Epilepsy is a neurological condition which affects the nervous system. Epilepsy is also known as a seizure disorder. It is usually diagnosed after a person has had at least two seizures that were not caused by some known medical condition. Diagnosing seizures and epilepsy is like putting the pieces of a puzzle together. The “pieces” are information from many different people and test results.
First, your doctor will confirm whether or not you’ve had a seizure. If you have definitely experienced a seizure, the type will need to be determined. This may require:
EEG tests and brain imaging tests give information about the electrical activity in your brain, what your brain looks like, and what might be causing your seizures. Sometimes a test may be ordered more than once to make sure it’s accurate. If you start to have new symptoms, or if your seizures are not responding to treatment, it might be time to take another look at your diagnosis. (Source: Epilepsy Foundation)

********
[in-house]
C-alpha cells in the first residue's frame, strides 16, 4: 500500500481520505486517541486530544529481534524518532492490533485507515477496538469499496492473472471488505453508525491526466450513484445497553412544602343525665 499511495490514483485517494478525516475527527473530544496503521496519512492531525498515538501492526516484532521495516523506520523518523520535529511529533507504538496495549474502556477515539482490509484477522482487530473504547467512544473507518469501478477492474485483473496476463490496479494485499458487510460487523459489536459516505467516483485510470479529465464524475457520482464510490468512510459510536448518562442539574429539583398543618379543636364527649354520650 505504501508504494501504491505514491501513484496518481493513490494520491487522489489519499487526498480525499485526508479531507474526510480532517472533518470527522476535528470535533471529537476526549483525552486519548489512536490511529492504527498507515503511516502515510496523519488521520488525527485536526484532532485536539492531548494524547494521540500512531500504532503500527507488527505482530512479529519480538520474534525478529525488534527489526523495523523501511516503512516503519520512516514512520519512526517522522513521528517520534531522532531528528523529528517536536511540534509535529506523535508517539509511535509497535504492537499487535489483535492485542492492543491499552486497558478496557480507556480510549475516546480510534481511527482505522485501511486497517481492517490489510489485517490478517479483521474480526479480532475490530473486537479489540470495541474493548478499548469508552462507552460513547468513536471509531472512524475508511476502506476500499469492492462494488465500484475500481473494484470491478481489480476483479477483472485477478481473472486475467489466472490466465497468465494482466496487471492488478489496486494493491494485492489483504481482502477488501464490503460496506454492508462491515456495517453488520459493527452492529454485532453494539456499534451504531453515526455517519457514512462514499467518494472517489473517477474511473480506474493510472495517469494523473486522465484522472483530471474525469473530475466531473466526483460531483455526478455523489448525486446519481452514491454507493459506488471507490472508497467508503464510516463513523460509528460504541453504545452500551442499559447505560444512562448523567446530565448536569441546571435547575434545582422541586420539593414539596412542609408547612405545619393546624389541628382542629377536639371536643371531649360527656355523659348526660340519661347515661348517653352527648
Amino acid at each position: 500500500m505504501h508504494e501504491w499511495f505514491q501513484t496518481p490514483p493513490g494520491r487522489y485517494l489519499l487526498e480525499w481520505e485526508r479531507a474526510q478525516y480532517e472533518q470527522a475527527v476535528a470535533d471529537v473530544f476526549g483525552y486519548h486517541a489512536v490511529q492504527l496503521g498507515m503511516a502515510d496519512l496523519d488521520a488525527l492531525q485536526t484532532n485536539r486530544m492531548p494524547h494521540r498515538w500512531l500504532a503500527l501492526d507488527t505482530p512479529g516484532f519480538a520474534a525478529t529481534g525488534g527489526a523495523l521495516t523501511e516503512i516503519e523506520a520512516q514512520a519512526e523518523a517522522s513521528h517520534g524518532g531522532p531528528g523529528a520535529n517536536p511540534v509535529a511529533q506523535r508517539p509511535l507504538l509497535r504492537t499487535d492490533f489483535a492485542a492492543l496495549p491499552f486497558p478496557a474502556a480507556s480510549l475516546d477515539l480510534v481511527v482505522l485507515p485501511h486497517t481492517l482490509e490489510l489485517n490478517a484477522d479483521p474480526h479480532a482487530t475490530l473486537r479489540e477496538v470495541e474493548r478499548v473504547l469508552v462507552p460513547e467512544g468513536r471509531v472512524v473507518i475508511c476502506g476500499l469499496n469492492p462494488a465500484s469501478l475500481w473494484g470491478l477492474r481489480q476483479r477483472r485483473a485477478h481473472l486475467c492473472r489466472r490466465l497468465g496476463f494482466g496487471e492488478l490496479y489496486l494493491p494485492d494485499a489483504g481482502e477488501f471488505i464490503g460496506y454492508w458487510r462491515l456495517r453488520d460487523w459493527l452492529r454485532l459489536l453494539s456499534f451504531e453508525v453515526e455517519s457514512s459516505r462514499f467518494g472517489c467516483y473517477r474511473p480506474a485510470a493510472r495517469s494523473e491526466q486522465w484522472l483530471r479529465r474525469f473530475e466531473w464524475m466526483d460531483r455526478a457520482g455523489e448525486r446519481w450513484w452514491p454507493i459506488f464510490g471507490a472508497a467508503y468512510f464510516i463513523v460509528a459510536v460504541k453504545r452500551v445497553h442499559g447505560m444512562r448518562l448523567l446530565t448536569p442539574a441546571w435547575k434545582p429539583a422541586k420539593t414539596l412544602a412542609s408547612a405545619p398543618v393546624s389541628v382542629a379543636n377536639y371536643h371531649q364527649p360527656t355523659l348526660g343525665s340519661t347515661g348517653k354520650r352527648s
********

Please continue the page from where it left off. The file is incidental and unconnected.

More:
The GHS Neuroscience Institute Epilepsy Program provides comprehensive care devoted to the diagnosis and treatment of neurology-related conditions. For epilepsy, the program provides adult and pediatric patients with unmatched capabilities for the diagnosis and treatment of seizures and specialized services so that patients can get the care they need close to home.
Part of that special care includes a dedicated Epilepsy Monitoring Unit (EMU). This 4-bed unit located in Greenville Memorial Hospital, allows extended monitoring of seizure activity for adult and pediatric patients.
Patients who suffer from seizures and are difficult to diagnose and manage, or those being evaluated for epilepsy surgery, are those most likely to be admitted to the Epilepsy Monitoring Unit. Treatment options for epilepsy include medication, surgical and vagal nerve stimulator programming and placement.